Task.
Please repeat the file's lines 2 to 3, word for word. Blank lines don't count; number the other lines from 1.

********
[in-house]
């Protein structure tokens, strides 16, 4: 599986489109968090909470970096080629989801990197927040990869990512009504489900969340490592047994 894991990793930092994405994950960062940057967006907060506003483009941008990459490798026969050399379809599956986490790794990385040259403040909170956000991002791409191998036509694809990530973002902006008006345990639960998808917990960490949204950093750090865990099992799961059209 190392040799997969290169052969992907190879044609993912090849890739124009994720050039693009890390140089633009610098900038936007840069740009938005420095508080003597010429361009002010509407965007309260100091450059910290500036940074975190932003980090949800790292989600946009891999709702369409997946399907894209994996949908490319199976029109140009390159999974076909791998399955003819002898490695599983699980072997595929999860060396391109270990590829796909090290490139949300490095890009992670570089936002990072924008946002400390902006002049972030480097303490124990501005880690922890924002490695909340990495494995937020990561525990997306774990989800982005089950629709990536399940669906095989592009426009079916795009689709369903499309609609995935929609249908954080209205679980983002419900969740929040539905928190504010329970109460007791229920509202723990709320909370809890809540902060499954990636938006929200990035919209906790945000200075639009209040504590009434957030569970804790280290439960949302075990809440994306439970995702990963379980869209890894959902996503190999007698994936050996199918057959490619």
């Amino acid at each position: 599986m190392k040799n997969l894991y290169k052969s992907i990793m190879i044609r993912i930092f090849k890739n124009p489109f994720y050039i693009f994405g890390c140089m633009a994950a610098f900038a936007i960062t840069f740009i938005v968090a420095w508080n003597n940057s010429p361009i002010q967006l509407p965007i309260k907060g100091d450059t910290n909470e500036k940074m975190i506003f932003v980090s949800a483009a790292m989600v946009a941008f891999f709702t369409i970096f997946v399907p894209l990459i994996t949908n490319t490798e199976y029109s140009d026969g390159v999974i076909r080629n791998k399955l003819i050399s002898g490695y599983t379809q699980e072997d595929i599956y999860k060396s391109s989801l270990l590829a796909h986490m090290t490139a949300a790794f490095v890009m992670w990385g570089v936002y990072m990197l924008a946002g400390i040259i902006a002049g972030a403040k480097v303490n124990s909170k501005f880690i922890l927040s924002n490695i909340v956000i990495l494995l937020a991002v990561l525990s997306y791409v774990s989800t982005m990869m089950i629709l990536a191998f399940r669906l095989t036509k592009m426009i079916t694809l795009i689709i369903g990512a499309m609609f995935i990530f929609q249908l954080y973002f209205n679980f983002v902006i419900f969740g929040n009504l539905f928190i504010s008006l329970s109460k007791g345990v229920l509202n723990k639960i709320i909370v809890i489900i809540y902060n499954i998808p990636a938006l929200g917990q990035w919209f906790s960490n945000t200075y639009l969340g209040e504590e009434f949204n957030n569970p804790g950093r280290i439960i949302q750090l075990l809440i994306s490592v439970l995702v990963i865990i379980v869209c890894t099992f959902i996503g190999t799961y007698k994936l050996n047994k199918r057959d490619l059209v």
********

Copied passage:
């Protein structure tokens, strides 16, 4: 599986489109968090909470970096080629989801990197927040990869990512009504489900969340490592047994 894991990793930092994405994950960062940057967006907060506003483009941008990459490798026969050399379809599956986490790794990385040259403040909170956000991002791409191998036509694809990530973002902006008006345990639960998808917990960490949204950093750090865990099992799961059209 190392040799997969290169052969992907190879044609993912090849890739124009994720050039693009890390140089633009610098900038936007840069740009938005420095508080003597010429361009002010509407965007309260100091450059910290500036940074975190932003980090949800790292989600946009891999709702369409997946399907894209994996949908490319199976029109140009390159999974076909791998399955003819002898490695599983699980072997595929999860060396391109270990590829796909090290490139949300490095890009992670570089936002990072924008946002400390902006002049972030480097303490124990501005880690922890924002490695909340990495494995937020990561525990997306774990989800982005089950629709990536399940669906095989592009426009079916795009689709369903499309609609995935929609249908954080209205679980983002419900969740929040539905928190504010329970109460007791229920509202723990709320909370809890809540902060499954990636938006929200990035919209906790945000200075639009209040504590009434957030569970804790280290439960949302075990809440994306439970995702990963379980869209890894959902996503190999007698994936050996199918057959490619």
């Amino acid at each position: 599986m190392k040799n997969l894991y290169k052969s992907i990793m190879i044609r993912i930092f090849k890739n124009p489109f994720y050039i693009f994405g890390c140089m633009a994950a610098f900038a936007i960062t840069f740009i938005v968090a420095w508080n003597n940057s010429p361009i002010q967006l509407p965007i309260k907060g100091d450059t910290n909470e500036k940074m975190i506003f932003v980090s949800a483009a790292m989600v946009a941008f891999f709702t369409i970096f997946v399907p894209l990459i994996t949908n490319t490798e199976y029109s140009d026969g390159v999974i076909r080629n791998k399955l003819i050399s002898g490695y599983t379809q699980e072997d595929i599956y999860k060396s391109s989801l270990l590829a796909h986490m090290t490139a949300a790794f490095v890009m992670w990385g570089v936002y990072m990197l924008a946002g400390i040259i902006a002049g972030a403040k480097v303490n124990s909170k501005f880690i922890l927040s924002n490695i909340v956000i990495l494995l937020a991002v990561l525990s997306y791409v774990s989800t982005m990869m089950i629709l990536a191998f399940r669906l095989t036509k592009m426009i079916t694809l795009i689709i369903g990512a499309m609609f995935i990530f929609q249908l954080y973002f209205n679980f983002v902006i419900f969740g929040n009504l539905f928190i504010s008006l329970s109460k007791g345990v229920l509202n723990k639960i709320i909370v809890i489900i809540y902060n499954i998808p990636a938006l929200g917990q990035w919209f906790s960490n945000t200075y639009l969340g209040e504590e009434f949204n957030n569970p804790g950093r280290i439960i949302q750090l075990l809440i994306s490592v439970l995702v990963i865990i379980v869209c890894t099992f959902i996503g190999t799961y007698k994936l050996n047994k199918r057959d490619l059209v």